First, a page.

Section 196 CrPC: Prosecution for Offences Against the State & Criminal Conspiracy


Section 196 CrPC: Prosecution for Offences Against the State & Criminal Conspiracy

1. Code:

Section 196 of the Code of Criminal Procedure, 1973 (CrPC)

2. Explanation:

Section 196 CrPC deals with the prosecution of offenses against the State and criminal conspiracy. It lays down the conditions under which a person can be prosecuted for such offenses.

Key aspects of the section:

  • Offenses Against the State: This includes offenses like sedition, waging war against the Government, and promoting enmity between different groups on grounds of religion, race, place of birth, residence, language, etc.
  • Criminal Conspiracy: This refers to an agreement between two or more people to commit an illegal act.
  • Sanction Required: The section mandates that no person can be prosecuted for an offense against the State or criminal conspiracy without the sanction of the appropriate authority.
  • Authorities for Sanction: The authority granting sanction varies based on the nature of the offense and the specific circumstances. For instance, in certain cases, the sanction might be required from the Central Government, the State Government, or even the High Court.
  • Purpose of Sanction: The primary purpose of this sanction requirement is to prevent frivolous or politically motivated prosecutions and ensure that such serious charges are not used unjustly.

3. Illustration:

Consider a situation where a group of individuals are accused of plotting to overthrow the government by inciting violence and creating unrest. In such a scenario, before proceeding with a prosecution, the authorities would need to obtain a sanction from the appropriate authority as the alleged act falls under the category of offenses against the State.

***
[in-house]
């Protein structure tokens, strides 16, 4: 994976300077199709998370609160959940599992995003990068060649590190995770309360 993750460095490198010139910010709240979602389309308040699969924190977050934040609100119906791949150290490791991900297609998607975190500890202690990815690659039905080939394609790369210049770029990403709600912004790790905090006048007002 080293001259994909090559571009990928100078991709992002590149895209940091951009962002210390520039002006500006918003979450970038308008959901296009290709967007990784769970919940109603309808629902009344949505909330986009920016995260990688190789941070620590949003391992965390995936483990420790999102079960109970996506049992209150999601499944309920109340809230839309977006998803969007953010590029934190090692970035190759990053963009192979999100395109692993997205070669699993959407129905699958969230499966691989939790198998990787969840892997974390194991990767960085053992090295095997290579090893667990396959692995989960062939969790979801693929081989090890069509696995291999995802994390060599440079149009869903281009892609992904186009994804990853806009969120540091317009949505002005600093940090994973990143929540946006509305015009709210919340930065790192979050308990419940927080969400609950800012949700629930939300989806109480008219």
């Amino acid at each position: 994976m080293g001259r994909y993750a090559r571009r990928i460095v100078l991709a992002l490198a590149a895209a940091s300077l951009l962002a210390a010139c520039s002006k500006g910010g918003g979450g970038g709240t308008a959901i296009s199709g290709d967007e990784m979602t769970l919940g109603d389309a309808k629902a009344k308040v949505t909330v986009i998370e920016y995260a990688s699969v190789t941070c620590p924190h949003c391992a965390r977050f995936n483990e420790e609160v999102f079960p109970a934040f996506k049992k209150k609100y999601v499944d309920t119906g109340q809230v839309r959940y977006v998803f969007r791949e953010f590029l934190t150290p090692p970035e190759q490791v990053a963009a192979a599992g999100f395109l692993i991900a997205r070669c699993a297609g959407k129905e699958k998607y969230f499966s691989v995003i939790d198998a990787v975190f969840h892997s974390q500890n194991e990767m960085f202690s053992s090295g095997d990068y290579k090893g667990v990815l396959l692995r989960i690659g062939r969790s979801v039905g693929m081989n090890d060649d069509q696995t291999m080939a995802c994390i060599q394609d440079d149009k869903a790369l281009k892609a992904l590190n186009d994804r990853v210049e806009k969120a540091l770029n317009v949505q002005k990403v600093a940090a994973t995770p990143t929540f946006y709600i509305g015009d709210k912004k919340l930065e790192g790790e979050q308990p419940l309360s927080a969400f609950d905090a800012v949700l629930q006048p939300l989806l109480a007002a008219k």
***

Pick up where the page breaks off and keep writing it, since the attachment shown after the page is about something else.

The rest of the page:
Also Read  Section 241 CrPC: Conviction on Plea of Guilty - Code of Criminal Procedure

4. Common Questions and Answers:

  • Q: Who can grant sanction under Section 196 CrPC?
  • A: The authority granting sanction varies depending on the offense. For example, the Central Government may sanction prosecutions for offenses against the Central Government, while the State Government may grant sanction for offenses against the State Government. The High Court may also grant sanction in certain circumstances.
  • Q: What are the grounds on which sanction can be refused?
  • A: Sanction can be refused if the authorities find that the prosecution is frivolous, politically motivated, or based on insufficient evidence.
  • Q: What happens if a prosecution is initiated without sanction?
  • A: Such prosecution will be deemed invalid and may be quashed by the court.

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